UCLA Logo As Tom Cochrane puts it, ‘I believe a lot of disease comes from anxiety and loneliness.’ True to this, here is some scientific evidence which asserts that loneliness has detrimental effects on one’s health. In a major breakthrough, UCLA experts found that lonely people have a greater risk of being diagnosed with inflammatory disease. It is assumed that feelings of social isolation can lead to the activity of pro-inflammatory immune cells.

During the study 93 older adults were screened for gene function among different types of immune cells. Scientists observed that genes originating from two particular cell types plasmacytoid dendritic cells and monocytes were overexpressed in chronically lonely individuals than the controls. These cell types apparently produce an inflammatory response to tissue damage, and are a part of the immune system’s first line of defense. It is known that the first line defense of the immune system creates an immediate inflammatory response to tissue damage.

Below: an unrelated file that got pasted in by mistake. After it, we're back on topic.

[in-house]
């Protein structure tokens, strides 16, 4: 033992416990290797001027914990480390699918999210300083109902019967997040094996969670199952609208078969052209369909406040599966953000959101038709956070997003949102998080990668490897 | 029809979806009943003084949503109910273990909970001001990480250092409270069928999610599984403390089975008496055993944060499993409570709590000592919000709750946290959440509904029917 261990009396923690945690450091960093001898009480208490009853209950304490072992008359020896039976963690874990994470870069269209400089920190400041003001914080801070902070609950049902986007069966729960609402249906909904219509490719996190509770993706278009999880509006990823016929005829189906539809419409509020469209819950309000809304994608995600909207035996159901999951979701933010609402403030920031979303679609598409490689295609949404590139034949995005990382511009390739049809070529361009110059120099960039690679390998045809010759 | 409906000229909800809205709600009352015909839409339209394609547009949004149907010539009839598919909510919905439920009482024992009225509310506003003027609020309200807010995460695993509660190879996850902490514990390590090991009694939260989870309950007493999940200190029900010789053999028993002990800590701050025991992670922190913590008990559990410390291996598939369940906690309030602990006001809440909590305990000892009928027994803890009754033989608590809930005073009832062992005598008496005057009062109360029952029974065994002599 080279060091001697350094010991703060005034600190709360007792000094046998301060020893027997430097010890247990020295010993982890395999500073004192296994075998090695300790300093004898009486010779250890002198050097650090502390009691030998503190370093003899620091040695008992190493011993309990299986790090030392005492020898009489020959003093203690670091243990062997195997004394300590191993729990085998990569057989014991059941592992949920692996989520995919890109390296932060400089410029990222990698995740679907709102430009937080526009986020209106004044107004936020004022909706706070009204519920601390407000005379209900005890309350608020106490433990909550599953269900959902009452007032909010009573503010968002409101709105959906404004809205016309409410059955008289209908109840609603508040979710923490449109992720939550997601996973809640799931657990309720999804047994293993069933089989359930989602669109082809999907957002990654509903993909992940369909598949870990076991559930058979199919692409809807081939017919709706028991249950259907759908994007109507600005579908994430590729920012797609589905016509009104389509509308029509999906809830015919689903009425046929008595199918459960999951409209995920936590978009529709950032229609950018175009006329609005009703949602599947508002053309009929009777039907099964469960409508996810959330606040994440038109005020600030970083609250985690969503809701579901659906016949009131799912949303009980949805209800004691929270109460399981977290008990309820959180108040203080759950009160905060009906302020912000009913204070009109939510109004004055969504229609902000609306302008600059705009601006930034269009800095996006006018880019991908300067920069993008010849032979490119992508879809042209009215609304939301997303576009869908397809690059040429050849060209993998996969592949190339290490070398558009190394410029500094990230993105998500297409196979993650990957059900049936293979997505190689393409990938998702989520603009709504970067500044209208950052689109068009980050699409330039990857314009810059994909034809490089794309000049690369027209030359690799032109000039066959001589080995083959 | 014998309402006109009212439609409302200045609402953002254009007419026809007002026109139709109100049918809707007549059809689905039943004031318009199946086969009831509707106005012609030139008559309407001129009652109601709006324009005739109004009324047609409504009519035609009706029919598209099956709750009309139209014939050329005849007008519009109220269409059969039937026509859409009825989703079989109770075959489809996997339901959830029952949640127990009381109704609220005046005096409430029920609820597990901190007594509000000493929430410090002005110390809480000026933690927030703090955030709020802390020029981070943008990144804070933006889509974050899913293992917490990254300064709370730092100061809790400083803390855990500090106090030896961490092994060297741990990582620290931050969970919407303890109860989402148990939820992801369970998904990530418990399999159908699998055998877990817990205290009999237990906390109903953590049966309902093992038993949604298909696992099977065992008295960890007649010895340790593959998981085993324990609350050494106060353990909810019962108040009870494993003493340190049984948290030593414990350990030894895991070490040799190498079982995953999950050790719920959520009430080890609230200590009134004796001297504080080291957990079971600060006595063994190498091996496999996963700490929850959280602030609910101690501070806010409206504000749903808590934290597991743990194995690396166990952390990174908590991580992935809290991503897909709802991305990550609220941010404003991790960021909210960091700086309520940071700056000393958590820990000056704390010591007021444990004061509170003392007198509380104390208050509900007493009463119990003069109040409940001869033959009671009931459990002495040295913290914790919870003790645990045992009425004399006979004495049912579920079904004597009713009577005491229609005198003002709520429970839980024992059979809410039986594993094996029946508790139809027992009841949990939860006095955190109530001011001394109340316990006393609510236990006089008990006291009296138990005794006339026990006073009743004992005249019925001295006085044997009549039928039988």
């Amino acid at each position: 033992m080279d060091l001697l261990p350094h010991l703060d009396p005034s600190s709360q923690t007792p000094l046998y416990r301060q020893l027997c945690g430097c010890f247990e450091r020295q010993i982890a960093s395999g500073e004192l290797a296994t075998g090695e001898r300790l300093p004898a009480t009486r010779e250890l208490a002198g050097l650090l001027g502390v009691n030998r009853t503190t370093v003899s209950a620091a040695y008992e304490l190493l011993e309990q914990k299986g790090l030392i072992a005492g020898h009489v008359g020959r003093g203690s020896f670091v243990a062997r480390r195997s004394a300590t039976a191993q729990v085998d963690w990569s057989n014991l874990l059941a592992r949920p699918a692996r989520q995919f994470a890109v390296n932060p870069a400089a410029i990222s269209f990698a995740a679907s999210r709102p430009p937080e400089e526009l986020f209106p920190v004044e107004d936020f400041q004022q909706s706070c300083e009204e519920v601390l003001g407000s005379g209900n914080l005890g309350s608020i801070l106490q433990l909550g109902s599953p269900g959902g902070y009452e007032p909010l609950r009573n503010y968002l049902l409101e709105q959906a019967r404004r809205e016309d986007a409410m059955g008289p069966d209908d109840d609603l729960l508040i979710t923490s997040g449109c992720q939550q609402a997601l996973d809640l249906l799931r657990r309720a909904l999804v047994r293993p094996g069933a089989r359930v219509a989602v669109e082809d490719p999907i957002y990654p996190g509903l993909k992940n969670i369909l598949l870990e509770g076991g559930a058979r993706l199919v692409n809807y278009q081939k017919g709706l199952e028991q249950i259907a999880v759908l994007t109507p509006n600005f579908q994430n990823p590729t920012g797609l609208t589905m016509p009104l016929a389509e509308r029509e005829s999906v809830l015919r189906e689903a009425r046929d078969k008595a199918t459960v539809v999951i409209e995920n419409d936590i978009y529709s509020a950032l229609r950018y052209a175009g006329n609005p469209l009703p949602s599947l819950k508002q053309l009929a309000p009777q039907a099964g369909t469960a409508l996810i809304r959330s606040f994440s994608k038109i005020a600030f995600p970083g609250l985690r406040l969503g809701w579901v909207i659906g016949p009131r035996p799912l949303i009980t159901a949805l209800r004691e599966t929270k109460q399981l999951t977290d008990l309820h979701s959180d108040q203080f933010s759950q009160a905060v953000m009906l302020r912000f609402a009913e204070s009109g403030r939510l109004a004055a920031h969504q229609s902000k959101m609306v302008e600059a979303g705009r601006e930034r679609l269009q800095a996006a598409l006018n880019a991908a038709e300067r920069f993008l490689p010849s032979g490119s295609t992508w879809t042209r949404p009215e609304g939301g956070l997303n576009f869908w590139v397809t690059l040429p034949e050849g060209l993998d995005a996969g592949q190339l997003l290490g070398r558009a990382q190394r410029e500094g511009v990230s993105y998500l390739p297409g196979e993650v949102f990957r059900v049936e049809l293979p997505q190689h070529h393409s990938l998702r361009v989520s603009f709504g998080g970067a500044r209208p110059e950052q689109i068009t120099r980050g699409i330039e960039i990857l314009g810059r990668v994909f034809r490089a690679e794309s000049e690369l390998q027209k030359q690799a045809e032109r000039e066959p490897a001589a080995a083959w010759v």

It is this inflammatory response that in the long run may promote cardiovascular disease, cancer as well as neurodegeneration. It was suggested that lifestyle and social environments can influence human health. Steven Cole, a member of the UCLA Cousins Center for Psychoneuroimmunology, and a member of UCLA’s Jonsson Comprehensive Cancer Center and colleagues predict that the evolutionarily ancient immune system cells have developed a molecular sensitivity to the social environment for protecting the body against socially transmitted pathogens.

The study is published in the February 7 11 issue of the journal Proceedings of the National Academy of Sciences.